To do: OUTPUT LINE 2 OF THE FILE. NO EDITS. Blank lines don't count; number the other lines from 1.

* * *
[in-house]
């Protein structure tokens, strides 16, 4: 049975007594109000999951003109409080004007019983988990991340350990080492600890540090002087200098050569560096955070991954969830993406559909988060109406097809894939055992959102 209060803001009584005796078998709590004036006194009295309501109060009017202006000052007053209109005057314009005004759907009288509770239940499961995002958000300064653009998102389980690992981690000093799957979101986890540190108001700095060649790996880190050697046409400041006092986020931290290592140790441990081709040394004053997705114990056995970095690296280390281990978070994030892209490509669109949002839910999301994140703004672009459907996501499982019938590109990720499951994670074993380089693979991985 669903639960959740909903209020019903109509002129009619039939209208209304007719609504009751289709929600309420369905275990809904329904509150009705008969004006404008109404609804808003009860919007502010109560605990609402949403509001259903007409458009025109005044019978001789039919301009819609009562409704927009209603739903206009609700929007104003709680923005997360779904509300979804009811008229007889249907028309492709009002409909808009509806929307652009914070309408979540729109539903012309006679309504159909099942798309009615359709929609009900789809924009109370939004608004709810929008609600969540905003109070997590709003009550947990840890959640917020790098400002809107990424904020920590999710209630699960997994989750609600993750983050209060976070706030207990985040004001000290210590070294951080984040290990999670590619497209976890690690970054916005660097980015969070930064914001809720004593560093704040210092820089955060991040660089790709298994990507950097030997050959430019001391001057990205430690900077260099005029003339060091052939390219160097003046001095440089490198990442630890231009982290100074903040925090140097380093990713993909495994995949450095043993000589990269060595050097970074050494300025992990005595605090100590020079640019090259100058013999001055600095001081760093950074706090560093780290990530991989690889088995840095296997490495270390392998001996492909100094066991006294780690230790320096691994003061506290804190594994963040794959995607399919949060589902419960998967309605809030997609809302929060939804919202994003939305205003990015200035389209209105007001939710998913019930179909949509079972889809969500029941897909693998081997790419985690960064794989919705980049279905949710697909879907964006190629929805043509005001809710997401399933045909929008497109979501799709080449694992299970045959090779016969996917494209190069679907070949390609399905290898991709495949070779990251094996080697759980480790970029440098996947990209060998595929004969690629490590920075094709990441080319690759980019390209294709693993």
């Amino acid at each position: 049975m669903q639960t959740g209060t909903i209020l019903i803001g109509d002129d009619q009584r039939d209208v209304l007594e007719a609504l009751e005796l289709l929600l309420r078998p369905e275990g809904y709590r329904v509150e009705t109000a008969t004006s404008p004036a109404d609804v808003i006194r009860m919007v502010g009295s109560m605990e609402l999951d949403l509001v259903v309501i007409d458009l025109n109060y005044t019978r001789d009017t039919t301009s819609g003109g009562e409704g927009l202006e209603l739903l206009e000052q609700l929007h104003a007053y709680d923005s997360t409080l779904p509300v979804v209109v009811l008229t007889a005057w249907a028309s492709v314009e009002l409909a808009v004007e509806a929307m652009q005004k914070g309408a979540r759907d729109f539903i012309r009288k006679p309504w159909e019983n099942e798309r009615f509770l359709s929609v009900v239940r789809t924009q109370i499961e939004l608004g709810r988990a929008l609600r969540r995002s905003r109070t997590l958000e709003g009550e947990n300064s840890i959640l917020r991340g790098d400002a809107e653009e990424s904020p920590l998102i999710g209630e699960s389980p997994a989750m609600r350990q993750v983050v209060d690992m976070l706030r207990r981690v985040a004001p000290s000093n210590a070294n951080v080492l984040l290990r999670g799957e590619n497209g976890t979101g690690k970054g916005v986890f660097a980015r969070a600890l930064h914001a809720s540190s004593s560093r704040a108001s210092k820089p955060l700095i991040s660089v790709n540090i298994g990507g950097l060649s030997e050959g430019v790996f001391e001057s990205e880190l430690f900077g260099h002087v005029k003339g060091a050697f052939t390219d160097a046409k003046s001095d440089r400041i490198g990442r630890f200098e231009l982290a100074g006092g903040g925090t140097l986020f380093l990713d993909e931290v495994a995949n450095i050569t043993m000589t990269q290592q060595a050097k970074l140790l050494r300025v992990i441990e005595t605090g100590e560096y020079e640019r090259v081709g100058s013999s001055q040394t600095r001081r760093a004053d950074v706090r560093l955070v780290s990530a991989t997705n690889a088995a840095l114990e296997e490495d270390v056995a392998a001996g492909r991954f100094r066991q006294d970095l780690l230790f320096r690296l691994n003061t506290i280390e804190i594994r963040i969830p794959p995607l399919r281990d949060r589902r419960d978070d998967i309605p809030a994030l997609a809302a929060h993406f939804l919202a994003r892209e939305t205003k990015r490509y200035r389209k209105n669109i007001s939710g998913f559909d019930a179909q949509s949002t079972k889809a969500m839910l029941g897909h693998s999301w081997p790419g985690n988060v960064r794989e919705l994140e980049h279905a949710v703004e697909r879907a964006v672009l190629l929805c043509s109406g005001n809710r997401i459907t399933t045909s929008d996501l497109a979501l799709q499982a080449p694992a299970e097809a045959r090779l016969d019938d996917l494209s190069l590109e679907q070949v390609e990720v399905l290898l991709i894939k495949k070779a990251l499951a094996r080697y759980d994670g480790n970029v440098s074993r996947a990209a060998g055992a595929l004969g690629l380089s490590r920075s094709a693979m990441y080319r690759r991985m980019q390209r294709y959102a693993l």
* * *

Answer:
């Protein structure tokens, strides 16, 4: 049975007594109000999951003109409080004007019983988990991340350990080492600890540090002087200098050569560096955070991954969830993406559909988060109406097809894939055992959102 209060803001009584005796078998709590004036006194009295309501109060009017202006000052007053209109005057314009005004759907009288509770239940499961995002958000300064653009998102389980690992981690000093799957979101986890540190108001700095060649790996880190050697046409400041006092986020931290290592140790441990081709040394004053997705114990056995970095690296280390281990978070994030892209490509669109949002839910999301994140703004672009459907996501499982019938590109990720499951994670074993380089693979991985 669903639960959740909903209020019903109509002129009619039939209208209304007719609504009751289709929600309420369905275990809904329904509150009705008969004006404008109404609804808003009860919007502010109560605990609402949403509001259903007409458009025109005044019978001789039919301009819609009562409704927009209603739903206009609700929007104003709680923005997360779904509300979804009811008229007889249907028309492709009002409909808009509806929307652009914070309408979540729109539903012309006679309504159909099942798309009615359709929609009900789809924009109370939004608004709810929008609600969540905003109070997590709003009550947990840890959640917020790098400002809107990424904020920590999710209630699960997994989750609600993750983050209060976070706030207990985040004001000290210590070294951080984040290990999670590619497209976890690690970054916005660097980015969070930064914001809720004593560093704040210092820089955060991040660089790709298994990507950097030997050959430019001391001057990205430690900077260099005029003339060091052939390219160097003046001095440089490198990442630890231009982290100074903040925090140097380093990713993909495994995949450095043993000589990269060595050097970074050494300025992990005595605090100590020079640019090259100058013999001055600095001081760093950074706090560093780290990530991989690889088995840095296997490495270390392998001996492909100094066991006294780690230790320096691994003061506290804190594994963040794959995607399919949060589902419960998967309605809030997609809302929060939804919202994003939305205003990015200035389209209105007001939710998913019930179909949509079972889809969500029941897909693998081997790419985690960064794989919705980049279905949710697909879907964006190629929805043509005001809710997401399933045909929008497109979501799709080449694992299970045959090779016969996917494209190069679907070949390609399905290898991709495949070779990251094996080697759980480790970029440098996947990209060998595929004969690629490590920075094709990441080319690759980019390209294709693993």